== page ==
This book provides a deeper understanding of the phone-based composing practices of youth and their implications for literacy learning. In the United States, smartphone use among teens is nearly universal, yet many youth who are avid digital composers still struggle with formal schooled literacy. The widespread and rapid embrace of smartphones by youth from all income levels has had a substantial impact on the way that young people approach the act of composing, yet to date, little to no work has explored digital photography and text curation through popular apps like Twitter and Instagram and their impact on literacy, including formal schooled literacy. As more schools are moving to Bring Your Own Device (BYOD) models and lifting classroom bans on cellphones, classroom teachers need information about the affordances of phones for formal literacy learning, which this book provides.
This book will also be of interest to those in courses in the fields of education, new literacies, cultural studies/youth culture, literacy studies, communication arts, and anthropology of education/social sciences. This book could be used in a course on online/Internet ethnography. It could also be used in a more general research methods course to illustrate the combination of online and offline data collection. Outside of research methods courses, it could be used in courses on literacies, digital literacies, youth culture, popular culture and media, or mobile learning.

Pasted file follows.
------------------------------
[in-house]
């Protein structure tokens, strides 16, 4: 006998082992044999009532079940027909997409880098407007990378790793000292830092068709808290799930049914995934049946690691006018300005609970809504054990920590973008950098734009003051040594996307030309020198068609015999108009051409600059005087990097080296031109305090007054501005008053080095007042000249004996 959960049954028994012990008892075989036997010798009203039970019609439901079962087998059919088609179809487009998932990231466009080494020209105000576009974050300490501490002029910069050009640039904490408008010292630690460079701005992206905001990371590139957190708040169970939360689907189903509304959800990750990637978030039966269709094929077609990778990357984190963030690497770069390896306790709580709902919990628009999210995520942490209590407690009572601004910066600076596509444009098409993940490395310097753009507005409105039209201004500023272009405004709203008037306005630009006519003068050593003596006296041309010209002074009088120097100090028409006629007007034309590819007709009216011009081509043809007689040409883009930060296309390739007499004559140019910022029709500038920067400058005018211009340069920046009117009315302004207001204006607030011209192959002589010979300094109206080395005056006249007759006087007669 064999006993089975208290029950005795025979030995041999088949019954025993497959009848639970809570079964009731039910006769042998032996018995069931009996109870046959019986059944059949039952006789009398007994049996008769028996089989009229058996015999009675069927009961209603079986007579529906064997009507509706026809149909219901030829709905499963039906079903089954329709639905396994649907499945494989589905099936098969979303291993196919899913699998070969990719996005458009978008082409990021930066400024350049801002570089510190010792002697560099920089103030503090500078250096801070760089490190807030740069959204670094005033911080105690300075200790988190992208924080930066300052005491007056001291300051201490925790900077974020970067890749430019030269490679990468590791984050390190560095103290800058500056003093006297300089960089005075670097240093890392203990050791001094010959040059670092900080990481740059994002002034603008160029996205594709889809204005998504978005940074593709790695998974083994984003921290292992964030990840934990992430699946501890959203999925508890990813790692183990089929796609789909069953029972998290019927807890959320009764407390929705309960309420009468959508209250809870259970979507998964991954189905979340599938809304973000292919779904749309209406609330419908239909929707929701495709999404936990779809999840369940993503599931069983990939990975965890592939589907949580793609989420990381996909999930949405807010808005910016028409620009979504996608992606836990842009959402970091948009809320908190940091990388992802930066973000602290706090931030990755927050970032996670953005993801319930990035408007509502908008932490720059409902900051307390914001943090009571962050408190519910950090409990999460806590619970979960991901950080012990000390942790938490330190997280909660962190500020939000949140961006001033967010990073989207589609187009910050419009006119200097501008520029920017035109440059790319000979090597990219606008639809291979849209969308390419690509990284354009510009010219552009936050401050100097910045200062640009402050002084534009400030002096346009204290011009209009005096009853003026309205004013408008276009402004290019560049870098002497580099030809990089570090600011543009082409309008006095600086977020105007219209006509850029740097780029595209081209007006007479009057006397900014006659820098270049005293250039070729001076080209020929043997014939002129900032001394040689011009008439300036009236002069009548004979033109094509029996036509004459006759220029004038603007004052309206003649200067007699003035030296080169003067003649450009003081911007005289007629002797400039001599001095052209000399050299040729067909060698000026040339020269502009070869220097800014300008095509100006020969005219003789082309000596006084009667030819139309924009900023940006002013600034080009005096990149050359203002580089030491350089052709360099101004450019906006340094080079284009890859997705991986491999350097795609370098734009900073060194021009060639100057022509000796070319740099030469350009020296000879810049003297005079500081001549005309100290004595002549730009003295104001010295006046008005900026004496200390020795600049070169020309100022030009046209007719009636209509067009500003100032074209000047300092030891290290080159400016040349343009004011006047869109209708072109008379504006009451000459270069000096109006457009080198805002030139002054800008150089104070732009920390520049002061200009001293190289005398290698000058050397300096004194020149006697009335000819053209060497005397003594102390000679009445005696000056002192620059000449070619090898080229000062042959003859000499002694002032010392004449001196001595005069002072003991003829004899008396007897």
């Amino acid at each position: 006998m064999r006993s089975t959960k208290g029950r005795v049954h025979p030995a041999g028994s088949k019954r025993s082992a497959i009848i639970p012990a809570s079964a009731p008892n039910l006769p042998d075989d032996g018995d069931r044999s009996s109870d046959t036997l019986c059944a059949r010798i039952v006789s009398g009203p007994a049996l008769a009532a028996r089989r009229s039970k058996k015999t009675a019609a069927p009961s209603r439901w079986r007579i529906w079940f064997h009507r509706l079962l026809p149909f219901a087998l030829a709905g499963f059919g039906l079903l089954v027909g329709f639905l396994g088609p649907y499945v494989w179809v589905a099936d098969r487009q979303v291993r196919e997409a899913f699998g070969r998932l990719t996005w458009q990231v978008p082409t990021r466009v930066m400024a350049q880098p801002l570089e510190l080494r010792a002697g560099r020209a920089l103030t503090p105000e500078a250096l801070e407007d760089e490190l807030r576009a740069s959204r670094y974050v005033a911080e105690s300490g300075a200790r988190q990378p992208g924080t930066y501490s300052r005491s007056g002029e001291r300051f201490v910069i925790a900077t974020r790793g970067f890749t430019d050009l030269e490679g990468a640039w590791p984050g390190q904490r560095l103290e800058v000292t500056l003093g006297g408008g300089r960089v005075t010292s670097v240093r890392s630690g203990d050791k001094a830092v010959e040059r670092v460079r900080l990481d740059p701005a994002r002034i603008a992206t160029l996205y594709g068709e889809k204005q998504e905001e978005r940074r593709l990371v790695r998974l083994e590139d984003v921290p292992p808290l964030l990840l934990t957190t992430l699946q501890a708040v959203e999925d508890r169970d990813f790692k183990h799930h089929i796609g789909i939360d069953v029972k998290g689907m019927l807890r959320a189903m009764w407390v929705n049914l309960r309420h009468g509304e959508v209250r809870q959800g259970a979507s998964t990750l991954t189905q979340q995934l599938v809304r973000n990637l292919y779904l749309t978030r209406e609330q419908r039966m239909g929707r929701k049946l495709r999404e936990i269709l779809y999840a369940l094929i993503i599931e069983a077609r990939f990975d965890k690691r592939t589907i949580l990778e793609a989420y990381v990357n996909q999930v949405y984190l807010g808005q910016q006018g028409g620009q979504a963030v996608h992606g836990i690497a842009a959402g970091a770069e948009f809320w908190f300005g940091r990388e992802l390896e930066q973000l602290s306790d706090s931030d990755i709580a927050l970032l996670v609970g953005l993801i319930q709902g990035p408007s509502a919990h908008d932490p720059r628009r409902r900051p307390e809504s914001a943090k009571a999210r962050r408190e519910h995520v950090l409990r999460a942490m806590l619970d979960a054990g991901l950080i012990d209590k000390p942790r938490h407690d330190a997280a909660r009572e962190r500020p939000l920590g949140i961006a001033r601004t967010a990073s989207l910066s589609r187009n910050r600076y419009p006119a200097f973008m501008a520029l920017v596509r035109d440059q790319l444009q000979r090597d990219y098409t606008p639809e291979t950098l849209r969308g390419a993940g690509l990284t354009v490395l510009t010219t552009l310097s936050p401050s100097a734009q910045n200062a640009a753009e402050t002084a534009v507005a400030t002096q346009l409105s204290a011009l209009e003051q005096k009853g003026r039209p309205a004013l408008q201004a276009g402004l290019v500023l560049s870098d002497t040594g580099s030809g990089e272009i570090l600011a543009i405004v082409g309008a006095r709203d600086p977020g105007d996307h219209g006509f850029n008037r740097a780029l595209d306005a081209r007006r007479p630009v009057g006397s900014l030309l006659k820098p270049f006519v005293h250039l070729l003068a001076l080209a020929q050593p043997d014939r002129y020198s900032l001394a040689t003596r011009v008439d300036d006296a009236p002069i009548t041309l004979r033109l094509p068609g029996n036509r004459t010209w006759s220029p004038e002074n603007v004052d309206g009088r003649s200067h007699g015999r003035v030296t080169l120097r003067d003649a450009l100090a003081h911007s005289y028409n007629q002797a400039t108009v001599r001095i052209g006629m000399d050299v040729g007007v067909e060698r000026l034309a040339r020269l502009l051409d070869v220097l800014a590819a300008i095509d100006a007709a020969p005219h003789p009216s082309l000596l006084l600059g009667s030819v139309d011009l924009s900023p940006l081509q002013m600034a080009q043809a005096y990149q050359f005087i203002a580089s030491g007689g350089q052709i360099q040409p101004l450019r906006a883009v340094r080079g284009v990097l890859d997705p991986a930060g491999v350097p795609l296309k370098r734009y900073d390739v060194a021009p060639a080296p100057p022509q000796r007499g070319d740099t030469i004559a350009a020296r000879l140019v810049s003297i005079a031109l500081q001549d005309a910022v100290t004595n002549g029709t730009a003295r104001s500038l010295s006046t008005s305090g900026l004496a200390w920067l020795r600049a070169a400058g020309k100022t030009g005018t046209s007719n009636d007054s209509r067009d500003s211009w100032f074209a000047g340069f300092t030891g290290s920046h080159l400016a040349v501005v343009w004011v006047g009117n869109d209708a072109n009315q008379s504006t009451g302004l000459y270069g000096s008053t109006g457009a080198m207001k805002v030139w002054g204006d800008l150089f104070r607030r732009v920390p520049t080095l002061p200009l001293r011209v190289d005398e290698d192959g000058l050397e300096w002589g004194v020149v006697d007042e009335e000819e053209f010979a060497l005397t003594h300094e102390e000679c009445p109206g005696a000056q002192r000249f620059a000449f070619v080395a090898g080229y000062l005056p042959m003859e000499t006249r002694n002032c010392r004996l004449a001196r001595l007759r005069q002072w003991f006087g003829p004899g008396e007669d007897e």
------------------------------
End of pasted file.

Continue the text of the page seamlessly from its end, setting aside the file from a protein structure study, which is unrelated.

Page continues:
Chapter 8. Critical Digital Literacies
Critical Digital Literacies
This chapter argues the need for a new conceptualization of critical digital literacies in an age where so much youth composing happens in networked digital contexts with and through the mobile phone. Through illustrative data collected over the course of this study, this chapter shows how youth take up marketing discourses used in advertising in digital spaces in their digital composing practice. The chapter closes with a discussion of the need for a kind of critical digital literacy that accounts for reading digital spaces in addition to digital texts especially in an age of curation, meme-sharing, and identity construction with and through digital texts.
Keywords: Critical literacies, critical digital literacies, marketing discourses, advertising, identity, curation, memes, mobile phone, digital spaces
This classroom has “Read 180” stuff everywhere. This is a Scholastic moneymaker. A large poster hangs, “This is a Read 180 Classroom!” “Read 180 Software Station.” “Read 180 Level 1 Books.” “Read 180 Instructional Model.” “This is apparently a derivative of AR (Accelerated Reader).” Some of the Read 180 books are audiobooks. They are mostly YAL (Young Adult Lit). That hardly existed when I was teaching five years ago. A poster on the wall near all the Read 180 Stuff:←143 | 144→
Stay focused on reading your book daily.Complete your reading log entry for the day.Complete the quick write as you come to it while reading.When finished reading book, complete the Graphic Organizer...
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